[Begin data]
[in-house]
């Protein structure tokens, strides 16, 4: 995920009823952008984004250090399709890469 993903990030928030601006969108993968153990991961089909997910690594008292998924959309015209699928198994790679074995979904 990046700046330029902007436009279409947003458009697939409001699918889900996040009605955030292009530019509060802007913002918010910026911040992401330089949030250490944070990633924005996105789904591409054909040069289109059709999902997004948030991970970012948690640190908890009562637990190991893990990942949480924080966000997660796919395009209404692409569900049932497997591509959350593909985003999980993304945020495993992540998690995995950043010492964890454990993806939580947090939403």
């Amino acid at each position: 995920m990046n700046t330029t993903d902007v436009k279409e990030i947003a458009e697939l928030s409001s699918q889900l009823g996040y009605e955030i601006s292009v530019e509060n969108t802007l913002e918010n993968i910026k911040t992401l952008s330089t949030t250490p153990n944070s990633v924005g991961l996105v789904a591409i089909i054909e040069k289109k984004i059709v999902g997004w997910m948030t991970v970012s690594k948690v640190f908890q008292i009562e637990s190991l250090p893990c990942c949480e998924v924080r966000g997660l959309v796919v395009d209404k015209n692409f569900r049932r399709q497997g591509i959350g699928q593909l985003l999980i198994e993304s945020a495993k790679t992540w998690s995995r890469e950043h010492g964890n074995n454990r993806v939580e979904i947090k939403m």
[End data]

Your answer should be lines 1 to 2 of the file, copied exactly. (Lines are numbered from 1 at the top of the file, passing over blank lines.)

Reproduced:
[in-house]
């Protein structure tokens, strides 16, 4: 995920009823952008984004250090399709890469 993903990030928030601006969108993968153990991961089909997910690594008292998924959309015209699928198994790679074995979904 990046700046330029902007436009279409947003458009697939409001699918889900996040009605955030292009530019509060802007913002918010910026911040992401330089949030250490944070990633924005996105789904591409054909040069289109059709999902997004948030991970970012948690640190908890009562637990190991893990990942949480924080966000997660796919395009209404692409569900049932497997591509959350593909985003999980993304945020495993992540998690995995950043010492964890454990993806939580947090939403």